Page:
Thursday, May 24, 2012

Changing a Display

     I’ve posted previously about the display my museum maintains out at Ft. Detrick.  I’m told that the most recent one on Civil War medicines was a big hit!  Last week it was time to change the display though.  The new topic I was given was women in the Civil War.

Here’s my destination – Fort Detrick.

     I chose the title “Women in the Civil War Served….”  and then chose four areas of service to highlight - as Doctors, as Nurses, as Soldiers, and at Home.  I did a little research and wrote some informational labels.  That was the easy part though!  The challenge was finding artifacts which represented each area, and which were small enough to fit inside the case.  This is a museum about Civil War medicine, so the artifacts I have are mostly medical in nature.  I did find some appropriate items, and then supplemented with some images.  It is the strategy I have used previously for this display, and it has been successful so far.

     Unfortunately, I could not find a suitable artifact to represent the few women who served as doctors in the Civil War.  I was able to copy a photograph of Dr. Mary Edwards Walker, who was the first female surgeon in the U.S. Army.  Initially she was only allowed to serve as a nurse, but in 1864 she was finally commissioned as an Assistant Surgeon with the 52nd Ohio Infantry.  She was captured while treating a Confederate soldier on the battlefield and spent four months in a Confederate prison.  After the war, she was awarded the Medal of Honor for her service.  She is the only woman who has ever been awarded this medal.

     Many more women were able to serve as nurses, even though prior to the Civil War nursing was not regarded as a profession for women.  Previously, hospital nurses were either family members of the soldiers or fellow soldiers who were recuperating in the hospital.  During the war the desperate need for nurses was filled by women who wanted to help.  They prepared and served meals, administered medicines, changed bandages, linens and bedpans, read to the soldiers, conversed with them, and wrote letters home for them.  Many times for the soldiers the nurses took on the roles of their mothers, daughters, or sisters.  The Civil War was the beginning of the profession of nursing for women.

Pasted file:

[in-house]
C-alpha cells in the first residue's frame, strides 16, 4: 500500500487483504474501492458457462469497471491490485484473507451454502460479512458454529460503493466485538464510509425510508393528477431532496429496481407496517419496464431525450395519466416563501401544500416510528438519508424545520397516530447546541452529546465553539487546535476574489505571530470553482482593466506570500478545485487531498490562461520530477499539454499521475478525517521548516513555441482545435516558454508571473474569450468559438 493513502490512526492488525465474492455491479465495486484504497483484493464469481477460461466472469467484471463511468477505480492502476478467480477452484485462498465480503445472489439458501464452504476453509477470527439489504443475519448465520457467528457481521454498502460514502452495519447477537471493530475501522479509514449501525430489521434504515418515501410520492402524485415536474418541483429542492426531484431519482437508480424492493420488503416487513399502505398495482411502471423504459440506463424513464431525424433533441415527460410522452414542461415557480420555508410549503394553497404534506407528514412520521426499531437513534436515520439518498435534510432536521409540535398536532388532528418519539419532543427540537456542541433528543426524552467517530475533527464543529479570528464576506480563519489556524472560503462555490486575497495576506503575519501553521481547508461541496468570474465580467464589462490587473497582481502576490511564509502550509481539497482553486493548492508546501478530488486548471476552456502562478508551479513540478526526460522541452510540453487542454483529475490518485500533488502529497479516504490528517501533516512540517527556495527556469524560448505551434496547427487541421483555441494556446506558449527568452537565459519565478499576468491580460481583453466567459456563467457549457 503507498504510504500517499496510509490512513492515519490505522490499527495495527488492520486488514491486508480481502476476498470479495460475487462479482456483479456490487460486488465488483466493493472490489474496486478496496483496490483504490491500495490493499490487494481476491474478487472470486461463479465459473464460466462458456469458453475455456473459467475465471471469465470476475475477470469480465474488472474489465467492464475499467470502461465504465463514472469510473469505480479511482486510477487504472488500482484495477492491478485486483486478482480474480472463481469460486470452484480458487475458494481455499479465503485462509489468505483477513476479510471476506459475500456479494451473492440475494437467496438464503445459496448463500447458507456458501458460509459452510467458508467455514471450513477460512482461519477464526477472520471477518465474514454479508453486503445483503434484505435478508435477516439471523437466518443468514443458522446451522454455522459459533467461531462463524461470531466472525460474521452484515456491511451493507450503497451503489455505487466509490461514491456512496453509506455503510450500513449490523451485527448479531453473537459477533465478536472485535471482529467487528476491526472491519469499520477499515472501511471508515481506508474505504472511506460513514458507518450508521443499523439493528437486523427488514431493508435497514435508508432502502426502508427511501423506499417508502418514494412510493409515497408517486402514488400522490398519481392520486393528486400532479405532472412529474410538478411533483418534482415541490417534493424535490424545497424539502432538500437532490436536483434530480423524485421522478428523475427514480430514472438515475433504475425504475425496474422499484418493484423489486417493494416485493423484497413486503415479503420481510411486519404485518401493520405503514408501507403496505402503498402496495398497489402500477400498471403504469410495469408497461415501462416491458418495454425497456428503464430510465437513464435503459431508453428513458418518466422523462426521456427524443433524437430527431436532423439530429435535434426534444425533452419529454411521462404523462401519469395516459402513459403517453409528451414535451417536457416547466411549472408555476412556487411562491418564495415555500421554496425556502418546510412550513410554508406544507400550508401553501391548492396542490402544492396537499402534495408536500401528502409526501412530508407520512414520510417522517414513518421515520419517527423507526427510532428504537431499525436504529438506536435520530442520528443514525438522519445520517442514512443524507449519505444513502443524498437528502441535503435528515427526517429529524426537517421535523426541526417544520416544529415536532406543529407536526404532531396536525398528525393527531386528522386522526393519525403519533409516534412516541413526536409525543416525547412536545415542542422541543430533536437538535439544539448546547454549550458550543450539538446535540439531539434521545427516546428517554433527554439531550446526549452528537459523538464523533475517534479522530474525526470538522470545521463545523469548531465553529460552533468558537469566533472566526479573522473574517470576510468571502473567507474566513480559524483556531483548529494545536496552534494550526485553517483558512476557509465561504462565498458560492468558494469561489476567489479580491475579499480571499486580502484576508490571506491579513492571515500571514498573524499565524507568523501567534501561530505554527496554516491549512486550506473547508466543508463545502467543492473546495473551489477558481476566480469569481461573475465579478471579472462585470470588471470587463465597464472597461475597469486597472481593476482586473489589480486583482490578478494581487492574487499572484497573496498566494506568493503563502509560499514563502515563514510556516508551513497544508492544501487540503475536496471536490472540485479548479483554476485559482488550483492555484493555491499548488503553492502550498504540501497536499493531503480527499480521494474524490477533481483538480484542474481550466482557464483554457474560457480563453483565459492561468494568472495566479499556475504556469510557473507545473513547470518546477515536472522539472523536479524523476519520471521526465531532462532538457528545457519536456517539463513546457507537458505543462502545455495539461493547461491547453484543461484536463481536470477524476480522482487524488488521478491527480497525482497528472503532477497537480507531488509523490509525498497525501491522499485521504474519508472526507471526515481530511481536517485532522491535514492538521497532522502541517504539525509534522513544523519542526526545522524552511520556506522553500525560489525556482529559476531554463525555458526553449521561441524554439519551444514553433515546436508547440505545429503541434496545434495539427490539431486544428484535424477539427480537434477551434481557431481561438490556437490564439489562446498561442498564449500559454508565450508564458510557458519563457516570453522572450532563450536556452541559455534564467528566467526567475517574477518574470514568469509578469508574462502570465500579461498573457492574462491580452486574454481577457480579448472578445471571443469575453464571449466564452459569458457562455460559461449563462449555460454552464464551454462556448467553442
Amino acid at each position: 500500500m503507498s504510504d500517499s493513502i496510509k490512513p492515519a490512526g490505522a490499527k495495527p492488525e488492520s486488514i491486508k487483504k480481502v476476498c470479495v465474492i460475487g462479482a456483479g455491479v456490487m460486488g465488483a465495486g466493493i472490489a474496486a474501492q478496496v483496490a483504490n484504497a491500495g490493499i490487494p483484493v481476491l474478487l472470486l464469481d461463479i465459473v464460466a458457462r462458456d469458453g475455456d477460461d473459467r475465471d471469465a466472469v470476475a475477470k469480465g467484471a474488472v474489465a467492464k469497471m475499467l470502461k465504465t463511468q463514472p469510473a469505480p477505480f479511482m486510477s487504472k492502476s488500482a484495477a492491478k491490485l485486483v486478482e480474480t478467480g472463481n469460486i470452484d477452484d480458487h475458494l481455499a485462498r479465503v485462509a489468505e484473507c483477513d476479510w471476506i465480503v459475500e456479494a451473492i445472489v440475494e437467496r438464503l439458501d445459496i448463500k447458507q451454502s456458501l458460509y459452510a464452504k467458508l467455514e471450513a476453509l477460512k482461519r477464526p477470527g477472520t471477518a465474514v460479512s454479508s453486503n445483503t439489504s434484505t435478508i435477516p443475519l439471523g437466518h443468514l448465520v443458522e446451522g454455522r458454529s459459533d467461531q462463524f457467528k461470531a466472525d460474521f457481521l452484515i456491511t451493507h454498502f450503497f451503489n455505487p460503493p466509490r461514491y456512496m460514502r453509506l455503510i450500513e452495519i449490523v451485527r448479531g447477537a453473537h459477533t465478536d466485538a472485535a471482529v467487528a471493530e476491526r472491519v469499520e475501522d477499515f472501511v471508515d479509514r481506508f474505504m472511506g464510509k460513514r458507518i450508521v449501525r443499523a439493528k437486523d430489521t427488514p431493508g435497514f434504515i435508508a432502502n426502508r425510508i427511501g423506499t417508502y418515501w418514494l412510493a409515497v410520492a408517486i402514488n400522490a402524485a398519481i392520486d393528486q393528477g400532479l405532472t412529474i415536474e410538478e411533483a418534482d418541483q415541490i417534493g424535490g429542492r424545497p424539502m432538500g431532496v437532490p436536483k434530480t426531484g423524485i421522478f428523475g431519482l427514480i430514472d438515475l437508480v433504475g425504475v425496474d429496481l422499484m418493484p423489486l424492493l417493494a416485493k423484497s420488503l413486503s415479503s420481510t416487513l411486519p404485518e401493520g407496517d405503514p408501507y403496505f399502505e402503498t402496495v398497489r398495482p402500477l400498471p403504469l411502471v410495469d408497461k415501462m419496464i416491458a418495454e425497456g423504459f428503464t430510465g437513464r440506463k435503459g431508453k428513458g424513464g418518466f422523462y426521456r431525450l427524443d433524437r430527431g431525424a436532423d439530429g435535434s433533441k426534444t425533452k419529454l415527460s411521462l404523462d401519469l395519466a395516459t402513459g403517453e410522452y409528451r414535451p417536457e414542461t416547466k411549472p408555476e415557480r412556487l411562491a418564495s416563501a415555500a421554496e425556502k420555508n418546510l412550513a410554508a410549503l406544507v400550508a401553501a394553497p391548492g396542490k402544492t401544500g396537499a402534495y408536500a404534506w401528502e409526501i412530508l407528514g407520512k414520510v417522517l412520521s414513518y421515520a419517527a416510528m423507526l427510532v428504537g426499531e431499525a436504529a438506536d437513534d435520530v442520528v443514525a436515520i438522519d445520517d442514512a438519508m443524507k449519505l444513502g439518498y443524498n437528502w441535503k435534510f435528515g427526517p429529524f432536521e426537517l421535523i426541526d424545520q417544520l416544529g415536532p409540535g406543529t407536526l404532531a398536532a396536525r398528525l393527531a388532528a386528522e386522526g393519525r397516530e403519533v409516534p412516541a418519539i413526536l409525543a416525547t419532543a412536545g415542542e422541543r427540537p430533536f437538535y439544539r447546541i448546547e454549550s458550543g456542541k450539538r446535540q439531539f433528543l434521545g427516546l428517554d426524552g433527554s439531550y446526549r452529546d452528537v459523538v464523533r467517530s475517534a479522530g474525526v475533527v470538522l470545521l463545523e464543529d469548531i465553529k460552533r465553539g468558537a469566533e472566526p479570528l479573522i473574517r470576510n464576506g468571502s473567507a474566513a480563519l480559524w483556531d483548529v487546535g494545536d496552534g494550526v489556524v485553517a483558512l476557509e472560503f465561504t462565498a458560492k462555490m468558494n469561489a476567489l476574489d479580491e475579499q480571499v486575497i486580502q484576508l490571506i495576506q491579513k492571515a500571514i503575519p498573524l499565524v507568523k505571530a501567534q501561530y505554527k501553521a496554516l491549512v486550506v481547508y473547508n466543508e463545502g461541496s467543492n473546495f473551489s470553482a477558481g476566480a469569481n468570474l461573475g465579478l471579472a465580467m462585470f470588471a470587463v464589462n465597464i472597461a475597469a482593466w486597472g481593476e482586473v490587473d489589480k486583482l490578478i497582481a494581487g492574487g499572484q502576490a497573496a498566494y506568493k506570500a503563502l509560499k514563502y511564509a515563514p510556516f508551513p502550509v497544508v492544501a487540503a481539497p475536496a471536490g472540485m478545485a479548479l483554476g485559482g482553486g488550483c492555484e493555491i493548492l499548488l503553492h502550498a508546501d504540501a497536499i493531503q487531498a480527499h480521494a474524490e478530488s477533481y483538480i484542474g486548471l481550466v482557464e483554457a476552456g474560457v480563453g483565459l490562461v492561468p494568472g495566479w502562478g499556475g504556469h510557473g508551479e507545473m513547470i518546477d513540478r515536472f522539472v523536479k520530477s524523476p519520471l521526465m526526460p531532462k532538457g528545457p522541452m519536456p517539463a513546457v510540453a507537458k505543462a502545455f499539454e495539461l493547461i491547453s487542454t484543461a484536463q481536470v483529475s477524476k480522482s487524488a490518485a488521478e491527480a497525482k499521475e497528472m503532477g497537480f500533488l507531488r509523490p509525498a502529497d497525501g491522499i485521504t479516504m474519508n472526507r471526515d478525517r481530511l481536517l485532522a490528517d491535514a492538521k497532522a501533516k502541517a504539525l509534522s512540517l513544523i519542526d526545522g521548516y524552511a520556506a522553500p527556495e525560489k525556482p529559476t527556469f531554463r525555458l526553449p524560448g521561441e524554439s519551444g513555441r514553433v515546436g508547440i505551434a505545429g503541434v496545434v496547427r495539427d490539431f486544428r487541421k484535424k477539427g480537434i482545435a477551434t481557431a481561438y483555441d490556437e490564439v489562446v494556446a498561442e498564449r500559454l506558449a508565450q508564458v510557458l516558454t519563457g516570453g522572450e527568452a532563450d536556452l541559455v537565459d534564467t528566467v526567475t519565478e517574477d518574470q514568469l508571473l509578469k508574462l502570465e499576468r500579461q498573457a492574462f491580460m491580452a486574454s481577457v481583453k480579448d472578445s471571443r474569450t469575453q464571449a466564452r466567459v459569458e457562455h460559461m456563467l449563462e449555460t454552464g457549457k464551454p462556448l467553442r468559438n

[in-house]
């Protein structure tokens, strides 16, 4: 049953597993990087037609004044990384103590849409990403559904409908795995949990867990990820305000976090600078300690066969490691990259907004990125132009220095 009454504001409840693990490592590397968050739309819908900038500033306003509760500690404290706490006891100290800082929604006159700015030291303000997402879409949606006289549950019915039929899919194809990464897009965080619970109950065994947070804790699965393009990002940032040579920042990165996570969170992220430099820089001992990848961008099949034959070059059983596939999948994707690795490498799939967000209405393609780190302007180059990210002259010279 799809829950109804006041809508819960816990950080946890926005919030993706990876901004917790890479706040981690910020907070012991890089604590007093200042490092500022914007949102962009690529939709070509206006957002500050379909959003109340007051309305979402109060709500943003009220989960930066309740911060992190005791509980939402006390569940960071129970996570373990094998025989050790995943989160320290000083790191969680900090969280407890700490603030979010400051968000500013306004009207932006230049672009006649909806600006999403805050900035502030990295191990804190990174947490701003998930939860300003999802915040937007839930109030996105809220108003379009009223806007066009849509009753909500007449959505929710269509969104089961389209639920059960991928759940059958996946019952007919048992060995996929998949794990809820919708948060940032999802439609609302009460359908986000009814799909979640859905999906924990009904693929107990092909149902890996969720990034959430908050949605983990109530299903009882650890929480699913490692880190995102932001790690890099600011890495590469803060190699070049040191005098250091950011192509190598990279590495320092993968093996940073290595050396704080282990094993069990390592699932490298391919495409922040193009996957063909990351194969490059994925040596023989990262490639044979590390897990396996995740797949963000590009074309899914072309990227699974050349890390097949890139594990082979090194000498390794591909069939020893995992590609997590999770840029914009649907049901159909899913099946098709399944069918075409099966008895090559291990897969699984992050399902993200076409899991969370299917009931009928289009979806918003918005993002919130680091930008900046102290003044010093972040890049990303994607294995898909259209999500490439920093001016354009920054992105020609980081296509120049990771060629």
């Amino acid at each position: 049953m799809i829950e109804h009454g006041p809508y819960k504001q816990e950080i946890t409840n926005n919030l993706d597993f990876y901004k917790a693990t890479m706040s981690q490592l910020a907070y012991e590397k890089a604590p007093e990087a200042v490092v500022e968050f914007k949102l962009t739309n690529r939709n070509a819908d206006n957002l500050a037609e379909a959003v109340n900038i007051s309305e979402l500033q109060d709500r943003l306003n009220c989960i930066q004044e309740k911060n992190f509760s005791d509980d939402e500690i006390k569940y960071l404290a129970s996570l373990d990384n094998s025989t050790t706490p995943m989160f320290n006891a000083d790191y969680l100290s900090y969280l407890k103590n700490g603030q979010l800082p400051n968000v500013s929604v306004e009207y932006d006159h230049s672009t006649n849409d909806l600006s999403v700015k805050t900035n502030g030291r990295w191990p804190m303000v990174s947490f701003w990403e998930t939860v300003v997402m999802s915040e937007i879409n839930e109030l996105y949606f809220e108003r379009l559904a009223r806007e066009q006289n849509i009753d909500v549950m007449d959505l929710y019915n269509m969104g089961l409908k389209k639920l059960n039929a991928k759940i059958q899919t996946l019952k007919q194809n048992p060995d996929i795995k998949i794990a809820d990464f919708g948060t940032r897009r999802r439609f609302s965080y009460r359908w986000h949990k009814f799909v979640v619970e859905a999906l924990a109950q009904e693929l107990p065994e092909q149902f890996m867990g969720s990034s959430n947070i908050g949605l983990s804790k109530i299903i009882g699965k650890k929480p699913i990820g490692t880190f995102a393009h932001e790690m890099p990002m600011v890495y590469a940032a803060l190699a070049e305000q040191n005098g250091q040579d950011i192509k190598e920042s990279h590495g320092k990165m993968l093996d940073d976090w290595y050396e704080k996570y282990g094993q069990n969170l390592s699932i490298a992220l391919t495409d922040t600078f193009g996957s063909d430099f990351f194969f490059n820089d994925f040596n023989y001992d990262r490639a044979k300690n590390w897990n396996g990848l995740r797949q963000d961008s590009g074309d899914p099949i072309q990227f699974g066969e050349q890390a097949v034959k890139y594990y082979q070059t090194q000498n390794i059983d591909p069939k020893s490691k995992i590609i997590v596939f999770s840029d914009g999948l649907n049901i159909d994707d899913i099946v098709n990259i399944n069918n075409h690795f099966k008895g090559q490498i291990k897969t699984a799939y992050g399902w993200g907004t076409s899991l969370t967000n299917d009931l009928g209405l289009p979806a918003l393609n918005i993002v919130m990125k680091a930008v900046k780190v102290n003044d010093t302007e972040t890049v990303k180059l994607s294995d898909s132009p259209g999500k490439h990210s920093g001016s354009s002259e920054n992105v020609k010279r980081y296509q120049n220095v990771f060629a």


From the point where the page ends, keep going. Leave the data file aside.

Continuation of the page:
It was easier to find items to represent the women who served as nurses. I used a copy of a Harper’s Weekly illustration of a nurse tending to a wounded soldier, a ceramic invalid feeder which was used to feed liquids to patients, and a book on Civil War nurses titled “Our Army Nurses”.
The photo at the far left is of Dr. Mary Edwards Walker, wearing her Medal of Honor.

     It might surprise you to learn that some women served as soldiers in the Civil War.  Civil War recruits were required to undergo a physical examination before enlisting.  However, many times the exams were not very thorough, and recruiters did not ask for proof of identity.  As a result, at least 400 women were able to enlist and to serve in the Civil War.  Patriotism was a motive for many of them.  Some women enlisted to remain close to their husbands or brothers, some wanted to experience the adventure of going to war, and some were enticed by the bounties paid to recruits.    
     Women who enlisted as men bound their breasts when necessary, padded the waists of their trousers, cut their hair short, and tried to fit in with the men in their units.  Some were discovered and sent home.  There is an account of one woman soldier being discovered when she gave birth!  Others were discovered after being killed or wounded.  Of course it is likely that a number of women served as soldiers and were never detected.

 The photo on the left is of “Franklin Thompson”, the alias of Sarah Edmonds (on right).Sarah enlisted as a private in the 2ndMichigan Infantry in 1861 and served for two years.Her regiment took part in the Peninsula campaign and the battles of First Manassas, Fredericksburg, and Antietam.After the war she received a government pension for her military service. A letter from the secretary of war acknowledged her as "a female soldier who . . . served as a private . . . rendering faithful service in the ranks."

Photo taken from the blog, Soldier-Women of the American Civil War.

     The women left at home also supported the war and the soldiers.  Just as they do today, the mothers, wives, sweethearts, sisters, and daughters back home did whatever they could to help the soldiers.  They kept the family farms and businesses running; wrote letters; made shirts, gloves, and socks for the soldiers; baked and canned foods; and sent packages of food, clothing, and personal items.  They made bandages and quilts for the wounded soldiers in the hospitals.  They also formed groups like the Sick Soldier's Relief Society and the Soldier's Aid Society, which raised money to help the soldiers.

Soldiers did not always trust the medicines prescribed by the army doctors. Many times they would have their familiar home remedies or patent medicines sent to them by their wives or mothers. 

Thedford’s Black Draught was used as a laxative.

Many soldiers carried photographs of their loved ones. This small daguerreotype is a portrait of Catharine Bell Kay, the wife of Surgeon Isaac F. Kay of the 110th Pennsylvania Infantry.

     Enjoy the upcoming Memorial Day weekend, and please take some time to remember the men and women who have given their lives for our country.

 Photos courtesy of the National Museum of Civil War Medicine, except where otherwise noted.

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